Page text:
"Martin v. Löwis"
martin at v.loewis.de
Tue Nov 7 18:50:04 CET 2006
Herman Geza schrieb:
>> It can't. In brk, you can only manage memory in chunks of "one page"
>> (i.e. 4kiB on x86). Since we only access memory on the same page,
>> access is guaranteed to succeed.
> Yes, I'm aware of it. But logically, it is possible, isn't it?
No, it isn't.
> At malloc(), libc recognizes that brk needed, it calls sbrk(4096).
> Suppose that python releases this very same block immediately. At free(),
> libc recognizes that sbrk(-4096) could be executed, so the freed block not
> available anymore (even for reading)
That can't happen for a different reason. When this access occurs,
we still have a pointer to allocated memory (either allocated through
malloc, or obmalloc - we don't know at the pointer where the access
is made). The access is "invalid" only if the memory was allocated
through malloc. So when the access is made, we have a pointer p,
which is allocated through malloc, and access p-3000 (say, assuming
that p-3000 is a page boundary). Since p is still allocated, libc
*cannot* have made sbrk(p-3000), since that would have released
the still-allocated block.
>>> Or the last block
>>> in an mmap'd area - it calls unmap. So when Py_ADDRESS_IN_RANGE tries
>>> to read from this freed memory block it gets SIGSEGV. However, I've never
>>> got SIGSEGV from python.
>> Likewise. This is guaranteed to work, by the processor manufacturers.
> The same: if the freed block is the last one in the mmap'd area, libc may
> unmap it, doesn't it?
But it isn't. We still have an allocated block of memory on the
same page. The C library can't have released it.
>>> I just want to be sure that I'll never get SIGSEGV from python.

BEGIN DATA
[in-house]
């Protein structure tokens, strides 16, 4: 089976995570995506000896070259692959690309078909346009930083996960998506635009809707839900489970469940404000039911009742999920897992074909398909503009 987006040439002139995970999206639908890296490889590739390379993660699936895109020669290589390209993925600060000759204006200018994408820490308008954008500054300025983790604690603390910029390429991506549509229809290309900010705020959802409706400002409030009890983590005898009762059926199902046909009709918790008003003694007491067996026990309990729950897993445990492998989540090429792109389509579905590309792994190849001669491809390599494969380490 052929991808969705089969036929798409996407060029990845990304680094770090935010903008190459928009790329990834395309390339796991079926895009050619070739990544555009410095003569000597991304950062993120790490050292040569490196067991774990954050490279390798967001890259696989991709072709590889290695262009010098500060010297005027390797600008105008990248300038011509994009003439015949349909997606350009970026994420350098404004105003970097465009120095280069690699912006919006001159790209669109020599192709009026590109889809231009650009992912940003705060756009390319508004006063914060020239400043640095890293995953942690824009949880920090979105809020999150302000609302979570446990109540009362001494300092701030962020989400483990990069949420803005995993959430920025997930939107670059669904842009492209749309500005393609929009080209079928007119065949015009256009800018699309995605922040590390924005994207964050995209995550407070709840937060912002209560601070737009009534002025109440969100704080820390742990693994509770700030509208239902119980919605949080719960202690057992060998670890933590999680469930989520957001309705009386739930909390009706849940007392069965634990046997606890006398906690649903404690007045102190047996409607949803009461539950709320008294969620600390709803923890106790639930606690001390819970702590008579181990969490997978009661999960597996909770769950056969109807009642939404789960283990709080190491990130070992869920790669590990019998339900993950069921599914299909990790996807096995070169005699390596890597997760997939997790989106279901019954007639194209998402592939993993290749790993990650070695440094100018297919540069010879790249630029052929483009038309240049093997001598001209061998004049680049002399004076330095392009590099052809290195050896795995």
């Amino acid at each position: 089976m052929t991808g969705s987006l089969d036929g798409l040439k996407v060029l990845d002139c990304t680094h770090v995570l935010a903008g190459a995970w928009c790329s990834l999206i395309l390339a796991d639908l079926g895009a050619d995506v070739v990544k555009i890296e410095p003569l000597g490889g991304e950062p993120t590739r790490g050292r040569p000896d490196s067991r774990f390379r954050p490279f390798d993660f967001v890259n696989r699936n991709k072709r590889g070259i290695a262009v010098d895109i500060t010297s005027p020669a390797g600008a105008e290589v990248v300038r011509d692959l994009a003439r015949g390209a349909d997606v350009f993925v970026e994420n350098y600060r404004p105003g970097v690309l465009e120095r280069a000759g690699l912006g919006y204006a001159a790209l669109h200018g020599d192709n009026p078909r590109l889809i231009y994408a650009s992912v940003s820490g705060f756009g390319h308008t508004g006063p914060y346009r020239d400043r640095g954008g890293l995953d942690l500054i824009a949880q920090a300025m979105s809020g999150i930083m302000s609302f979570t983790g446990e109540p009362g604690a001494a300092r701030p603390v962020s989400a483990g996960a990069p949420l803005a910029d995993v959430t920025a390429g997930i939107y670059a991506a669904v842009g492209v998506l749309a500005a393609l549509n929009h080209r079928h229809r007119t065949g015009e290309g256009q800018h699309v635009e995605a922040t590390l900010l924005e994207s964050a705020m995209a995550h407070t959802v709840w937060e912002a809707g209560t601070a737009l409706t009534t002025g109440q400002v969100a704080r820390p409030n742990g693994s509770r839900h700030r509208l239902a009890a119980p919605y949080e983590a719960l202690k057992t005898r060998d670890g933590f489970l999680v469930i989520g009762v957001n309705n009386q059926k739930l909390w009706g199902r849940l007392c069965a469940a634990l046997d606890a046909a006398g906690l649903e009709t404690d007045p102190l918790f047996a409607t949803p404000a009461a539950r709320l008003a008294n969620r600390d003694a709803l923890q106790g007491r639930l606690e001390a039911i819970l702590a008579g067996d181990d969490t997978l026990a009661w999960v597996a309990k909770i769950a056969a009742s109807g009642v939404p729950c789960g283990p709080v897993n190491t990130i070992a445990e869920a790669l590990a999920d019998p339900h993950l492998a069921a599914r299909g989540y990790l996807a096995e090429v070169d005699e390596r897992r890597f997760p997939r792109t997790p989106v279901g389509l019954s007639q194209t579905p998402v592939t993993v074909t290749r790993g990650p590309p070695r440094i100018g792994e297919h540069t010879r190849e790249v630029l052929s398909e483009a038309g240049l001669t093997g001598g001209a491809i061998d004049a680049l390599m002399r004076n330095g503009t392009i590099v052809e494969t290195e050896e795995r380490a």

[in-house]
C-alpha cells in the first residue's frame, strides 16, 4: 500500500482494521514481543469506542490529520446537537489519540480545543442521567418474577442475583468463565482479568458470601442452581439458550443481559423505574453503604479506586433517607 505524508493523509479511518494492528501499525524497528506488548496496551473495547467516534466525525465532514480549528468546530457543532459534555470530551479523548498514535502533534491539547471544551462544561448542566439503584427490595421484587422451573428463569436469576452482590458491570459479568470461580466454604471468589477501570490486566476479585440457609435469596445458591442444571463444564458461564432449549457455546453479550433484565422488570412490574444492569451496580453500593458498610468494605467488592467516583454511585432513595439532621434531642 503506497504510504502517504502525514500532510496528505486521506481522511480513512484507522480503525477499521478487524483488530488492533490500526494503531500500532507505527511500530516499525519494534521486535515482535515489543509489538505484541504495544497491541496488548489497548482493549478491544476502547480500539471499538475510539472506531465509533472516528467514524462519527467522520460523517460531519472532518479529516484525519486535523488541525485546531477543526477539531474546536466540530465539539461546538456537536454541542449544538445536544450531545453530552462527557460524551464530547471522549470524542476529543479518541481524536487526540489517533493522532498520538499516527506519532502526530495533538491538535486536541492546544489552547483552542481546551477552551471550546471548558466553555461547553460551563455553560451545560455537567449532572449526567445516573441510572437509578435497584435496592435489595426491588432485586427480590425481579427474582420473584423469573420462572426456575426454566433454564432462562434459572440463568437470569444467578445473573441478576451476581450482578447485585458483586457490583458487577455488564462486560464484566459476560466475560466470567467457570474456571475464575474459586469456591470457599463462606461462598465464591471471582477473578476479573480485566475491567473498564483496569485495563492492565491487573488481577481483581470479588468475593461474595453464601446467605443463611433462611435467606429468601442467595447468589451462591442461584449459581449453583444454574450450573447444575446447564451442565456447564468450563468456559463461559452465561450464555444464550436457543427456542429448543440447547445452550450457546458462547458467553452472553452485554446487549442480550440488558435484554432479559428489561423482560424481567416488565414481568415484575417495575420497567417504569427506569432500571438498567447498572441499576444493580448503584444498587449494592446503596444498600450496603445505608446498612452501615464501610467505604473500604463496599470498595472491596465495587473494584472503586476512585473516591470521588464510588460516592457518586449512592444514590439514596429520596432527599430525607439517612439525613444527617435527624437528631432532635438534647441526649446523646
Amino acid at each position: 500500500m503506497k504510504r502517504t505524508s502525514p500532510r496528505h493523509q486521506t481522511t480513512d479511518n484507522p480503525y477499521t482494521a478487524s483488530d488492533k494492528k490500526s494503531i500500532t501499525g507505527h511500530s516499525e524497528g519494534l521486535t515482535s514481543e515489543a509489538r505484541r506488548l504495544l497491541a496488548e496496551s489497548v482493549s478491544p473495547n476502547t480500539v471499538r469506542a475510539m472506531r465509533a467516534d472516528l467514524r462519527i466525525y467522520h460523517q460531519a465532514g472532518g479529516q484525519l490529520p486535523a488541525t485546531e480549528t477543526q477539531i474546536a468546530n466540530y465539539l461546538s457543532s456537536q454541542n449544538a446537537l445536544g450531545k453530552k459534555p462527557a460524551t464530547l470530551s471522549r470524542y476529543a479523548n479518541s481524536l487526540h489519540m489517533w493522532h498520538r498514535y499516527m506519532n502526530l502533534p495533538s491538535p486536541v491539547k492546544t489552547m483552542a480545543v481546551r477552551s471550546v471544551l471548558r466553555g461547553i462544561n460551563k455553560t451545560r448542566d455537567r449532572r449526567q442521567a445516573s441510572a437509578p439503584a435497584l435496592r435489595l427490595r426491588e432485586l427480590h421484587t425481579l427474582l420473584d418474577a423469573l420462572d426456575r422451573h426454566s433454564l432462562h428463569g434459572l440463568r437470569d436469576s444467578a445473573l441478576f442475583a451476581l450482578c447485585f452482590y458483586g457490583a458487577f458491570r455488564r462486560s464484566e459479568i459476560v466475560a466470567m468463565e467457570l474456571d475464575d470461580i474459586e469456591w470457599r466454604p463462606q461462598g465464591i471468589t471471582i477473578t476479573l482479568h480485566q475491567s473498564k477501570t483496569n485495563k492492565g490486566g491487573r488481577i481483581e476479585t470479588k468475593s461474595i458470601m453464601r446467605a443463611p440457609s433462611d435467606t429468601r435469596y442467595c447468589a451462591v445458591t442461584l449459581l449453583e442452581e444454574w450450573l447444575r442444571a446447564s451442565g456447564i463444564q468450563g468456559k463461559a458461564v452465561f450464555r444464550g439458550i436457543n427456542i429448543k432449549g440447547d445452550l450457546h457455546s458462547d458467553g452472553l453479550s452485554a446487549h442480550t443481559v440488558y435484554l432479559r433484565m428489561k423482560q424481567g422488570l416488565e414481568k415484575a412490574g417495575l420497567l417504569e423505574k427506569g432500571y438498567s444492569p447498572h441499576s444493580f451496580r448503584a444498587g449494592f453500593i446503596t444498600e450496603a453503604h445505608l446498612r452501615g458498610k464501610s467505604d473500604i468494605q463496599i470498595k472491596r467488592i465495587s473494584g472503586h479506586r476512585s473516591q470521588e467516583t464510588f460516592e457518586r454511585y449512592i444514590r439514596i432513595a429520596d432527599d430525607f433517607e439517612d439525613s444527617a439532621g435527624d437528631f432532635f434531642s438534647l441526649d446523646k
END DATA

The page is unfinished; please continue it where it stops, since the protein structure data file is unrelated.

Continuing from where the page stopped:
>> You least won't get SIGSEGVs from that part of the code.
> That's what I still don't understand. If valgrind is right then how can
> python be sure that it can still reach a freed block?
valgrind knows the block is released. We know that the block is still
"mapped" to memory by the operating system. These are different
properties. To write to memory, you better have allocated it. To read
from memory, it ought to be mapped (in most applications, it is also
an error to read from released memory, even if the read operation
succeeds; valgrind reports this error as "invalid read").
>>> Note that Misc/valgrind-python.supp contains suppressions "Invalid read"'s
>>> at Py_ADDRESS_IN_RANGE.
>> Right. This is to tell valgrind that these reads are known to work
>> as designed.
> Does this mean that python strongly depends on libc?
No. It strongly depends on a lower estimate of the page size, and that
memory is mapped on page boundaries.
> If I want to port
> python to another platform which uses a totally different malloc, is
> Py_ADDRESS_IN_RANGE guaranteed to work or do I have to make some changes?
It's rather unimportant how malloc is implemented. The real question
is whether you have a flat address space (Python likely won't work at
all if you don't have a flat address space), and whether the system
either doesn't have virtual memory, or, if it does, whether obmalloc's
guess of the page size is either right or an underestimation.
If some constraints fail, you can't use obmalloc (you could still
port Python, to not use obmalloc).
Notice that on a system with limited memory, you probably don't
want to use obmalloc, even if it worked. obmalloc uses arenas
of 256kiB, which might be expensive on the target system.
Out of curiosity: what is your target system?
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